But you can start the process today by asking some questions from a different perspective than you typically would:
- What if I stopped looking for the things that aren’t working and started looking for the things that are?
- What if I spent time discovering and replicating those activities and teaching others how to model those behaviors?
- What if the business was full of “what’s working” examples and had a lot less of “what’s not?”
- What if I focused on what I want more of?
While it’s easy to identify your high performers (just look at the most successful aspects of your business), finding out what makes them successful might take a bit more sleuthing. Your high performers think they’re just doing their jobs, unaware that they have practices, habits, knowledge, and skills that should be shared with and taught to others.
High performers also do something unique: they intuitively figure out what to stop doing in order to achieve extraordinary results. Here’s how to decode the mystery of the high performer and turn the biggest leadership mistake into the biggest potential win.
3 Steps to Decoding the Mystery of the High Performer
1. Gain insight into what’s working.
Define the characteristics of high performance that really matter to you. Is one customer satisfaction? Is another sales growth? Productivity? Then look at those specific areas of your business. Is there a group of people doing similar activities? Can you rank or chart their performance? This is how you can see trends that will reveal the behaviors and habits you want to replicate.
2. Stop rewarding only new ideas.
We tend to believe that bigger triumphs will come from newer or grander ideas. We forget that the cost and time to come up with a new market, business model, product, or service are usually significant, while the cost and risk to replicate something proven are little to none. Instead of encouraging your people to reinvent the wheel or create a new way of doing things, consider rewarding people who replicate the actions already in practice that achieve the best results. After all, if something is working well, you know it should yield even greater outcomes if scaled.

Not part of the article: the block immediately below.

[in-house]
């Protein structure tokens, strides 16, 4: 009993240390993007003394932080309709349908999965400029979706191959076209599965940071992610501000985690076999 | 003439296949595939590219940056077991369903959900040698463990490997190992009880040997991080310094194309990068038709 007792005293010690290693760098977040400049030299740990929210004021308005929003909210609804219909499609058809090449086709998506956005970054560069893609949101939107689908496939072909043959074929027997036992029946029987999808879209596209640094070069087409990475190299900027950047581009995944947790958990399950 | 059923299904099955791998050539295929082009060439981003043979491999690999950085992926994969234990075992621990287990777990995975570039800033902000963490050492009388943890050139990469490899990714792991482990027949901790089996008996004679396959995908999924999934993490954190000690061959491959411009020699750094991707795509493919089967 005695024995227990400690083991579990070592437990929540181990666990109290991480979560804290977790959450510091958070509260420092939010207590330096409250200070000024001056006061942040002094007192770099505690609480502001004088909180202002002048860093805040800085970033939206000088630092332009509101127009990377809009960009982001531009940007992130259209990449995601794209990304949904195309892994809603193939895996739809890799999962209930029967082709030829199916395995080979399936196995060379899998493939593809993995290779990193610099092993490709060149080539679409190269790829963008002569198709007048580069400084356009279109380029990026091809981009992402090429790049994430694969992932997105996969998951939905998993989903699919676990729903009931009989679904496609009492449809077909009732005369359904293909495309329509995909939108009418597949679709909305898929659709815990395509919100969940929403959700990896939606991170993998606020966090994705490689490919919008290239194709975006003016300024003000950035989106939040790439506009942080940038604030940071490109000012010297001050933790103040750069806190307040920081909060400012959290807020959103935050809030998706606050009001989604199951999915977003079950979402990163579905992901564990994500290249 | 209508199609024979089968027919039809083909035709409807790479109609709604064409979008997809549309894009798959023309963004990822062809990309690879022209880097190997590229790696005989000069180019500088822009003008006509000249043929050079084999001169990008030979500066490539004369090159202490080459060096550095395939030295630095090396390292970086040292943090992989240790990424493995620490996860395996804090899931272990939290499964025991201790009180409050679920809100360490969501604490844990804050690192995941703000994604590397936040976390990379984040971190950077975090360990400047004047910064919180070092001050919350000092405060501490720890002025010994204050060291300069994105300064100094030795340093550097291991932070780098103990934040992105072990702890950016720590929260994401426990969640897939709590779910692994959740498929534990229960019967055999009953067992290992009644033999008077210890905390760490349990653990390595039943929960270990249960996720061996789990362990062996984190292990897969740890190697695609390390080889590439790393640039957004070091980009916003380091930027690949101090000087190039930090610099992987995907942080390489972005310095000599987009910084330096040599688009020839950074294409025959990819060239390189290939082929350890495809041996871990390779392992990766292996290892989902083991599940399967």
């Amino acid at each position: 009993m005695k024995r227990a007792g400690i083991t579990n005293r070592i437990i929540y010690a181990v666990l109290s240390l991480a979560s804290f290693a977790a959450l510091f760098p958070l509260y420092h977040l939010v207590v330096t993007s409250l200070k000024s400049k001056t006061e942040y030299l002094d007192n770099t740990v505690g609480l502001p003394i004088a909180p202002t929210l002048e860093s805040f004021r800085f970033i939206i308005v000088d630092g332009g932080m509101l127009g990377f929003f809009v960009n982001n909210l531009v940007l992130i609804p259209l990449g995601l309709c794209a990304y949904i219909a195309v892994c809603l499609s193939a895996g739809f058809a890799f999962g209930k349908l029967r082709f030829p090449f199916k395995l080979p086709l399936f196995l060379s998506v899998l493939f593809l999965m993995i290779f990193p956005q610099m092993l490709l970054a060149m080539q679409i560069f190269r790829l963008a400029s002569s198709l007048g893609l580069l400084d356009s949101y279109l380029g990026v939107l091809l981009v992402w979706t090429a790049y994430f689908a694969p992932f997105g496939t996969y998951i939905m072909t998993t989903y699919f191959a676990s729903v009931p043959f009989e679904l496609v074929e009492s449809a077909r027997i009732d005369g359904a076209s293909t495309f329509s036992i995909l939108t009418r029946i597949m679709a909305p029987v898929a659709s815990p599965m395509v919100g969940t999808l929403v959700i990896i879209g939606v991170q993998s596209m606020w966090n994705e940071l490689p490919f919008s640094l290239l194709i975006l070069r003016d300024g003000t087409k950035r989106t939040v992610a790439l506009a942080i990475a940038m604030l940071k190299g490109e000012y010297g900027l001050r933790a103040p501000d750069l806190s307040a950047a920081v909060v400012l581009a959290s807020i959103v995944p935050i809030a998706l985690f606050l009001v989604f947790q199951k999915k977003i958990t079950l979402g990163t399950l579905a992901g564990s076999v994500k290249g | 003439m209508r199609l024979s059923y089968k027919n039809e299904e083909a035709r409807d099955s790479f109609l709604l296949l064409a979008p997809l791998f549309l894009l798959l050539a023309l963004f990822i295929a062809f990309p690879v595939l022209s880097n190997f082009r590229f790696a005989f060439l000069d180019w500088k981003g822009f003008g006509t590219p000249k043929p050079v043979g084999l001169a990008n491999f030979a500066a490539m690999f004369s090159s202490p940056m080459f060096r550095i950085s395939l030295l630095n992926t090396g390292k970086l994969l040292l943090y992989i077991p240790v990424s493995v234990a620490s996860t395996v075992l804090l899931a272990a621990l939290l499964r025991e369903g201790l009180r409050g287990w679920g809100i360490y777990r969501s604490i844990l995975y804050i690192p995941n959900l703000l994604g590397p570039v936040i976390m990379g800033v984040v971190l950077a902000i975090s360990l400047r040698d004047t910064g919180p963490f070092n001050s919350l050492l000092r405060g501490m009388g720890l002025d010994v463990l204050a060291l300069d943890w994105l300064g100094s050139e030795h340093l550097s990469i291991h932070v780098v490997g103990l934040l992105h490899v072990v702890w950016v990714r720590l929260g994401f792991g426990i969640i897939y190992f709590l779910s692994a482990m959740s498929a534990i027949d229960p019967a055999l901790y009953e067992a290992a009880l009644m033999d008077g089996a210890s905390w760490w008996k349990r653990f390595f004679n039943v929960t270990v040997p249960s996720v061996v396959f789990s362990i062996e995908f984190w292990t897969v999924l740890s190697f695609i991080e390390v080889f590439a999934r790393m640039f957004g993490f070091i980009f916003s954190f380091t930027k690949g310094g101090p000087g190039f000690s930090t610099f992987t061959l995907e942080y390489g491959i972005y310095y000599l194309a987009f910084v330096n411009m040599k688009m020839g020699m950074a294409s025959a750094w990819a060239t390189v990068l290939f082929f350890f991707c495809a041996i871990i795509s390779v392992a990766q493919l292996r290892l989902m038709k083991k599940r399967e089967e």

3. Use your high performers as teachers.
Enlist your high performers as partners in scaling their best practices among their peers. Most people love to learn from each other in a collaborative fashion. It’s much more effective to have successful people act as mentors than it is for you to just tell employees what needs to happen.
When you feel compelled to spend all your time fixing problems, you miss the enormous opportunity right under your nose. So leverage your organization’s successes! It’s much better to make a FUSS about what does work:
- Focus on the high performers.
- Uncover the drivers of high performance.
- Simplify for mass rollout so it’s applicable to everyone.
- Scale the secret sauce throughout the organization.
Start Focusing on the Success at Work
Leaders, this is your call to action. Make this your year to stop focusing on the negative and give up on fixing the broken. Instead, highlight the best stuff, the successes at work, and the people who make it happen. Then help them bring their knowledge, nuance, and practices to everyone in the organization.
What’s one thing your organization does really well?